It was “Orson Welles Day” at the New York Film Festival, so proclaimed one of the festival’s honchos from the stage, introducing two films: “They’ll Love Me When I’m Dead,” a doc on the last years of Welles larger-than-life life, and his famously unfinished last film “The Other Side of the Wind.” To fully appreciate either film, you really need to see both.
I attended the screening for “Wind” several days ago, and at first was less than impressed. But without its companion piece “They’ll Love Me When I’m Dead,” you only half-grasp what Welles was up against and the dark forces that were overtaking him, as he smoked, drank, and ate his way to his inevitable end.
Seeing one film without the other leaves too many questions unanswered. You’ve got to take in what Welles was doing, what he needed to do, and why he didn’t really do it. There’s a sense that to finish “The Other Side of the Wind” was going to feel like a creative death to him. And he didn’t want to die, so he kept putting hurdles to block his own progress to delay the film’s completion. When Wells passed away in 1985 at the age of 70, the driving force to finish his final work died with him. Editors Jason Zeldes and Aaron Wickenden and producer Morgan Neville have done the super-human job of putting all the pieces together and making coherent sense out of the mountain of footage, covering the last decade or two of Welles’ well-chronicled, formidable time on this planet.
And all four hours are essential viewing for the true appreciation of America’s greatest cinematic genius in his utter decay.”The Other Side of the Wind” is the story of a great film director at the end of his career. Jake Hannaford is played with great relish by a braying, alcohol-infused John Huston. Welles was originally going to play the part himself but gave it to Huston as “a gift.”
It’s dizzying in its overall impact. How enthralling, how sad. What ambition, what folly. Yet Welles exuberance is felt throughout over, and over again, enjoying himself to the hilt. He loved making movies, and “They’ll Love Me When I’m Dead,” a phrase of Welles’ own, posits the question that perhaps that is all ever Welles wanted. Forever filming, but never finishing “The Other Side of the Wind” or any of his last projects, all incomplete.
Welles wanted to keep shooting and shooting and editing and editing but nothing was ever good enough, so he’d replace cast members and rewrite his own script over and over again. Endlessly. Always exhausting his resources, always running out of money and time.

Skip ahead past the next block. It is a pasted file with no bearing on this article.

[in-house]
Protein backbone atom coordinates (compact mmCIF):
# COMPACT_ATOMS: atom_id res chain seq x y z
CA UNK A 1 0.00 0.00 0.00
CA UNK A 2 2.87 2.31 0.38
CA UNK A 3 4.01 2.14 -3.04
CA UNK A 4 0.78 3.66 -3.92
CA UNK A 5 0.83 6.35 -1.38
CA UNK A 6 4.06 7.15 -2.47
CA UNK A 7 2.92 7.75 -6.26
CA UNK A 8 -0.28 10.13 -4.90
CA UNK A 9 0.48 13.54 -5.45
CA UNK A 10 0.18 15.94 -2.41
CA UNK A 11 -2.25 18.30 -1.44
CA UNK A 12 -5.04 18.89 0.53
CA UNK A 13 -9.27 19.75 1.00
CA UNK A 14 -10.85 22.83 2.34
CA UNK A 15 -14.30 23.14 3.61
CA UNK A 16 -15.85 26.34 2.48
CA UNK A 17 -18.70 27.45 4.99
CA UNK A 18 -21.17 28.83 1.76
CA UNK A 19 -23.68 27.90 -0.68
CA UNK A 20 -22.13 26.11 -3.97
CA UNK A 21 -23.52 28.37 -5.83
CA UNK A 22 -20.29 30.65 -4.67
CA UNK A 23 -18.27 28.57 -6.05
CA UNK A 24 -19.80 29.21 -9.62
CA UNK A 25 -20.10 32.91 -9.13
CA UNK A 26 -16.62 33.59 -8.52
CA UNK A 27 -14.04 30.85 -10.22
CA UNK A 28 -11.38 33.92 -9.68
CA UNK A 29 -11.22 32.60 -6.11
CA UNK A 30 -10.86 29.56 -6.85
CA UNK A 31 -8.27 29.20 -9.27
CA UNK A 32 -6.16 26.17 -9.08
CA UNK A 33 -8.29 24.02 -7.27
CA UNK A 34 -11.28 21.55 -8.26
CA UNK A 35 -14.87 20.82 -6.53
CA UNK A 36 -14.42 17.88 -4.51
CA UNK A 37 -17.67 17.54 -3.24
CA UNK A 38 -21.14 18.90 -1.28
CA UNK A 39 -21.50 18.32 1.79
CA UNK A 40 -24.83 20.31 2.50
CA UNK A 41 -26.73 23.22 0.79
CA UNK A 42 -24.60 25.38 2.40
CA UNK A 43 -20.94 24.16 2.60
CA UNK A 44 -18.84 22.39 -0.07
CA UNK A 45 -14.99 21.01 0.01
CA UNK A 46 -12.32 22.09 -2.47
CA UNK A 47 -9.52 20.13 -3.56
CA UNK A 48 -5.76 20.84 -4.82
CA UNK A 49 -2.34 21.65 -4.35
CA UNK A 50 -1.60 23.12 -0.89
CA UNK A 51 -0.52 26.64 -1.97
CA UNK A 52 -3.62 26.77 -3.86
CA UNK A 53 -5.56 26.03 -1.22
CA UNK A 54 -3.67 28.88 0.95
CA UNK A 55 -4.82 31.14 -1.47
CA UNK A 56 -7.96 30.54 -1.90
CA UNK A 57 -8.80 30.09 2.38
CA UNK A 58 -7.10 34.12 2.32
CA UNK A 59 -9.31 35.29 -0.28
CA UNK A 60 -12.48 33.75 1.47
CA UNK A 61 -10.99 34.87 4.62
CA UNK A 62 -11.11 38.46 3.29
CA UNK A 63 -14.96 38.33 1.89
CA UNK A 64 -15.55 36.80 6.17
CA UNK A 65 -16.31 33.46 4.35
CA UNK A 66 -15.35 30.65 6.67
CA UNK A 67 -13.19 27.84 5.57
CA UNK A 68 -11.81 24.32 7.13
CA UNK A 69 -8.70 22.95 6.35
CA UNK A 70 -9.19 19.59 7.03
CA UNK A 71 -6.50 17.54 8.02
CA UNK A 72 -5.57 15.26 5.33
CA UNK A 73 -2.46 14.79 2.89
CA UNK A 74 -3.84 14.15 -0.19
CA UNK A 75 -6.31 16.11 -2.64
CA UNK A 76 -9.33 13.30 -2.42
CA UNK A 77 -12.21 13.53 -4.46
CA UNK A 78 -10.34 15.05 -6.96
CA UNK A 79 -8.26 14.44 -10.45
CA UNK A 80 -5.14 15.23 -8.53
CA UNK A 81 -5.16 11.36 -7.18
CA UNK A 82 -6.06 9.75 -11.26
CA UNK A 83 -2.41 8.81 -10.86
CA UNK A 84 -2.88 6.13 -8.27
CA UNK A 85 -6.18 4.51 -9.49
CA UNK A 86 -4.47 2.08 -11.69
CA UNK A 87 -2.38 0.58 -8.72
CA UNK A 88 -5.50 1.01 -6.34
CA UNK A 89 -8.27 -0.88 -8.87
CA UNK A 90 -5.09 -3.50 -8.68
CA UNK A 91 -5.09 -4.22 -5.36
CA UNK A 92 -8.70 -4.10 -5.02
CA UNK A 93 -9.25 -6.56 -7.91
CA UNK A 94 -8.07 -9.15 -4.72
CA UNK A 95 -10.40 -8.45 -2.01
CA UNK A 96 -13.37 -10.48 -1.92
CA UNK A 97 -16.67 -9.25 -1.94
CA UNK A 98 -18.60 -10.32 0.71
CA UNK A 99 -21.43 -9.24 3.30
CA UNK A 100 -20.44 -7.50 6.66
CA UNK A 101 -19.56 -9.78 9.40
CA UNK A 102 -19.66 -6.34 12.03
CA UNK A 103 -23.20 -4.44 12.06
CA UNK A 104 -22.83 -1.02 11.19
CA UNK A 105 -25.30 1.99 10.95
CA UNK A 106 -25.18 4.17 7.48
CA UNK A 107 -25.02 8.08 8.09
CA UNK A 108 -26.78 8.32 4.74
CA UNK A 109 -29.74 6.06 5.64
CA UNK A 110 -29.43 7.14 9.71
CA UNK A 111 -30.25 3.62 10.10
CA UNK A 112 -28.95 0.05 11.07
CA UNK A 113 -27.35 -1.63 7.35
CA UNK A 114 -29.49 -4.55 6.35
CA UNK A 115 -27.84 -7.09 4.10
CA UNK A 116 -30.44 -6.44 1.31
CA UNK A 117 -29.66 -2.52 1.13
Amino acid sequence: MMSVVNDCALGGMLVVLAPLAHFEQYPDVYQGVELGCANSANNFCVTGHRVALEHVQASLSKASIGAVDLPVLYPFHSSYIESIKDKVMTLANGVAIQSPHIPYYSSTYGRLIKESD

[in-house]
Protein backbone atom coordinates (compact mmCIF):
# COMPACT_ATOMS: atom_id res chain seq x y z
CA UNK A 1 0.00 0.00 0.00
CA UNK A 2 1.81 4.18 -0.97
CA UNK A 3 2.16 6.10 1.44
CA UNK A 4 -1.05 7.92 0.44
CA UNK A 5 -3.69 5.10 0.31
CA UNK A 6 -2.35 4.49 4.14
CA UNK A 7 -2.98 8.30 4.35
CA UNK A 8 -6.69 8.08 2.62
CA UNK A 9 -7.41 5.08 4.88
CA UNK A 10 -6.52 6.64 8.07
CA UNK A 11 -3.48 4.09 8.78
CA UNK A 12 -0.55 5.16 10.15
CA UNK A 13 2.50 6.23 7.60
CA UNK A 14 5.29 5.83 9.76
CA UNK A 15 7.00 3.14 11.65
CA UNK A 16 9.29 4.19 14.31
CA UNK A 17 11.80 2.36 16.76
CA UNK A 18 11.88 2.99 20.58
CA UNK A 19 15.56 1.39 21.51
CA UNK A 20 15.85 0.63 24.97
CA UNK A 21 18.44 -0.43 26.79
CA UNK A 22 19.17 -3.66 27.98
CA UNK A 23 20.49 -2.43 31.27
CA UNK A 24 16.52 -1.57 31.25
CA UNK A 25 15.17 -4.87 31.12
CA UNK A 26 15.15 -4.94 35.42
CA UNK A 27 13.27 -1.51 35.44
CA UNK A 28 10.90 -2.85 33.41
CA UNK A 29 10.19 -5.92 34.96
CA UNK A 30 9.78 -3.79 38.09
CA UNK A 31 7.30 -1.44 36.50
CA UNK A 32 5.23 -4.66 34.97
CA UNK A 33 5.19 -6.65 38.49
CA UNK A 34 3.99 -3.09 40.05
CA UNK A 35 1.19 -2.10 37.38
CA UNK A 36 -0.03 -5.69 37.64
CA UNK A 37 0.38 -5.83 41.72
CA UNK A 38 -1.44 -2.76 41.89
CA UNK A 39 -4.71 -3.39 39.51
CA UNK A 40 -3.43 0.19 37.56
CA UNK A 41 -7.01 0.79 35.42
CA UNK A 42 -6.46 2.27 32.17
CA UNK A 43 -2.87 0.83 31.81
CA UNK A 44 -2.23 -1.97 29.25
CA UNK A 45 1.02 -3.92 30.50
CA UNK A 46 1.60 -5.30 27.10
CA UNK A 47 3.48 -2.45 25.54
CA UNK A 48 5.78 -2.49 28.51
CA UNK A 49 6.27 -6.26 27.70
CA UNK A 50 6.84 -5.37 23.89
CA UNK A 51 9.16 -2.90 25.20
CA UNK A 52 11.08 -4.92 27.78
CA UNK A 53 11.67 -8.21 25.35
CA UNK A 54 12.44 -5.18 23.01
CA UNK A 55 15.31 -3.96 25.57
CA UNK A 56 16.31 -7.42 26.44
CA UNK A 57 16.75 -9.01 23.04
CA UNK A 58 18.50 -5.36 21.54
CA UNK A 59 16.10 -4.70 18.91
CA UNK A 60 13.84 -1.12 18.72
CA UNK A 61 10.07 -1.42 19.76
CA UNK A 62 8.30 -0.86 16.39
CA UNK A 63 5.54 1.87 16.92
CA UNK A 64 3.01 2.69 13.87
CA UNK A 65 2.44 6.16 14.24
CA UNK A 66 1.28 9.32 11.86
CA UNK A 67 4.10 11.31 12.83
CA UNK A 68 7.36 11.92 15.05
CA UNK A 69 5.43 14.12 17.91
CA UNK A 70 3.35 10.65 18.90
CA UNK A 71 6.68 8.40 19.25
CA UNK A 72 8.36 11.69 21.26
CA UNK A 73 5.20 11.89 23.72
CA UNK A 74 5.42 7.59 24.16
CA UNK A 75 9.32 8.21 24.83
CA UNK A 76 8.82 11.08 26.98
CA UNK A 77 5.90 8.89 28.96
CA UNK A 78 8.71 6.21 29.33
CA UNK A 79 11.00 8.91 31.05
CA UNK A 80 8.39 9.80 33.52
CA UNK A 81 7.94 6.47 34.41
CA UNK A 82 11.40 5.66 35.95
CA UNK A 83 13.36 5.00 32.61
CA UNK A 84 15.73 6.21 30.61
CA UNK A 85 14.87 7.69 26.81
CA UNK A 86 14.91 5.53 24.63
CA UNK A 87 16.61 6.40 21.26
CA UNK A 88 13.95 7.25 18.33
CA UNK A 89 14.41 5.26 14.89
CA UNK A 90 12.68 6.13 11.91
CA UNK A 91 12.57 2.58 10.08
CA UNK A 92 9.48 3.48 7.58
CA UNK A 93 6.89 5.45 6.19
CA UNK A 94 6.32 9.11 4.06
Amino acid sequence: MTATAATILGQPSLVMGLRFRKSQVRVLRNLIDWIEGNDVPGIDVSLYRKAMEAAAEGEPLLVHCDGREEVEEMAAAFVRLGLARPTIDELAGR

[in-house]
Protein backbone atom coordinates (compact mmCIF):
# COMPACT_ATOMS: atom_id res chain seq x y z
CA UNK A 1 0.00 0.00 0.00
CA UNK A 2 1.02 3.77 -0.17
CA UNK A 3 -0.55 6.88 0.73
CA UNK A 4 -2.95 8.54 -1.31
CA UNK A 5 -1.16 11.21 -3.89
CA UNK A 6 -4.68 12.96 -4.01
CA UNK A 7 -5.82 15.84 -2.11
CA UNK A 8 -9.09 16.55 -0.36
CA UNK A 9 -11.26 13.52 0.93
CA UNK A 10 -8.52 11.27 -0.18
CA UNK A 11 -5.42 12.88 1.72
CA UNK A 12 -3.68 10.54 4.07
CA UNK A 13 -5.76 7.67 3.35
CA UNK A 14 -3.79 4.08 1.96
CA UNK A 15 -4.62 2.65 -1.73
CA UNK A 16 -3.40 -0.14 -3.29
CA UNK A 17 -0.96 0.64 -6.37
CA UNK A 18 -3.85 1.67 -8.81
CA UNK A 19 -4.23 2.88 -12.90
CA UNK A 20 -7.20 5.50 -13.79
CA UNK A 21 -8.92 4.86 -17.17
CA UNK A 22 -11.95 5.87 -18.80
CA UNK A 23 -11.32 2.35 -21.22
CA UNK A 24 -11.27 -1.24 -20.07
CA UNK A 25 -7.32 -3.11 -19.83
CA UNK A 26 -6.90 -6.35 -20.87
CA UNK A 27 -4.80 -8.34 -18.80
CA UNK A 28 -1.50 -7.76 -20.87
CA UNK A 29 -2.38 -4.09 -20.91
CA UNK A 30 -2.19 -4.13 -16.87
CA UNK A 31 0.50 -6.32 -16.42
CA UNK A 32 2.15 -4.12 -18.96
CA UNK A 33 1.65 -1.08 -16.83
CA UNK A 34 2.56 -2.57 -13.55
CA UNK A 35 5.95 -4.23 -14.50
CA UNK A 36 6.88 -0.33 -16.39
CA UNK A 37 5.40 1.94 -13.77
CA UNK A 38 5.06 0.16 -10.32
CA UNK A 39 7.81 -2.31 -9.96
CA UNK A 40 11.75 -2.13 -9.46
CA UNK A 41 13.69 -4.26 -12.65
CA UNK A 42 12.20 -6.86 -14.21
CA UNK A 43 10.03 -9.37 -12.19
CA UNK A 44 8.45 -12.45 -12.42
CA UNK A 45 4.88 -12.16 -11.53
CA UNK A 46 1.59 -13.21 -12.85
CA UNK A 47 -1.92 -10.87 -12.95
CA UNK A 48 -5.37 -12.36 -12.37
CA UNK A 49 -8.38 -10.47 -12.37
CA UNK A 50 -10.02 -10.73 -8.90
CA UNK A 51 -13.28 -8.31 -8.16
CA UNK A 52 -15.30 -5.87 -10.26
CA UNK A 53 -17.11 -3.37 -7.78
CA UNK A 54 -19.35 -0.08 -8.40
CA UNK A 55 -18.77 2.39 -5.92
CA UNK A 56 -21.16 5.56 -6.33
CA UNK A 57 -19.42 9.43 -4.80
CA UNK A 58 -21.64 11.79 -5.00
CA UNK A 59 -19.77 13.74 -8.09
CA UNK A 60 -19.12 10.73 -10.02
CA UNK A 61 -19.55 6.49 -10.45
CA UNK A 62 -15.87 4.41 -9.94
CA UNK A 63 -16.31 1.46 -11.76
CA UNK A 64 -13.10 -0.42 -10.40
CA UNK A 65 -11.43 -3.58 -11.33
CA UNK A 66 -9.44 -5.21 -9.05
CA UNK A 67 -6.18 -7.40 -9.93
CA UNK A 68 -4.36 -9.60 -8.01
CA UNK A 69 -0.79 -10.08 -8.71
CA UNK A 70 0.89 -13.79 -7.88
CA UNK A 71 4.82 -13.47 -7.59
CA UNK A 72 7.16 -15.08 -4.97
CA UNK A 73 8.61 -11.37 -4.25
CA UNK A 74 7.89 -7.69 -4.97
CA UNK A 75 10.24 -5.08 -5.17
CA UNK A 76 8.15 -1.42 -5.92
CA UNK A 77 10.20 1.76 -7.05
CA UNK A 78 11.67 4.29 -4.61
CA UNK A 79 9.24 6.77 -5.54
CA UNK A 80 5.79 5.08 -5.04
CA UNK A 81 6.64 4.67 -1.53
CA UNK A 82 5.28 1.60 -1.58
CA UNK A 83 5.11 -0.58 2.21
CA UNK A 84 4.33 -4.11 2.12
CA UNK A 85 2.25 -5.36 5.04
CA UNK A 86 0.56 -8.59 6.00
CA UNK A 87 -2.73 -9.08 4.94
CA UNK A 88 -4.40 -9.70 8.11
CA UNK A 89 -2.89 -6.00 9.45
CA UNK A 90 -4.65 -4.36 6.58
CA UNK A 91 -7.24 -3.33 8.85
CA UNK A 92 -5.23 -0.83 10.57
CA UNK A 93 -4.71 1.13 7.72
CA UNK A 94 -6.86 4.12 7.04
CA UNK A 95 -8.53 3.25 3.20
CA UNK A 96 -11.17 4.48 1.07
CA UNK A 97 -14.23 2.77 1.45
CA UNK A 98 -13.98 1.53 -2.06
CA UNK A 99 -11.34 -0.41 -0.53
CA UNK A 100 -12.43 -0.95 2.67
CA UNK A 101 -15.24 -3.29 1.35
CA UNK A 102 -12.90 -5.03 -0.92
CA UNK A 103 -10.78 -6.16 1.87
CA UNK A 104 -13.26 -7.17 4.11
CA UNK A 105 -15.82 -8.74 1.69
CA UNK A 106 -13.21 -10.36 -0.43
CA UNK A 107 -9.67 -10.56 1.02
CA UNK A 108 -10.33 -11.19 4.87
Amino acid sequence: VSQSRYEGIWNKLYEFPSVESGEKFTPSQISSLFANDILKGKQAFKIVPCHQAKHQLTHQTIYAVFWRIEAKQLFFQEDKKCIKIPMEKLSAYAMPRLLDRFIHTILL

A totally nude Oja Kodar incongruously wanders through “Wind” with no dialogue, but her magnificent curves are photographed from every conceivable angle. She looks at everything she surveys with utter disdain. And in a shocking, revelatory sub-plot, a blond young man runs naked through the decrepit movie settings that Welles used when he had no where else to shoot. The youth’s nude torso is photographed as sensually as Ms. Kodar’s. Ruth Warrick who was a member of Welles’ Mercury Theater and played Kane’s first wife in “Citizen Kane” told me that Welles himself was gay. “Everybody knew it, but you weren’t supposed to talk about it.” But “The Other Side of the Wind” puts his latent homosexuality on full display.
If Welles was indeed a closeted gay man, how incredibly paralyzing and sad that must have been for someone who cultivated a Hemingwayesque man’s-man machismo façade.
In one telling moment in “Wind,” Hannaford (Huston) finds his backyard populated by dozens and dozens of blond bewigged dummies, presumably stand-ins for the young men he could never have. He takes his shotgun and blows each of their heads off, one by one. For me, it was one of the movie’s most disturbing and telling images.
Welles surprisingly says in voice-over on the sound-track that “Citizen Kane was my curse. Everything I ever did since then would be compared to it and found wanting.”
What an incredible, day-long Special Event “Orson Welles Day” it was! And kudos once again to the New York Film Festival for presenting us with this one-two punch that Welles aficionados have waited decades to see in any form, now reconstructed in one iteration of its overwhelming, disquieting, shattering entirety.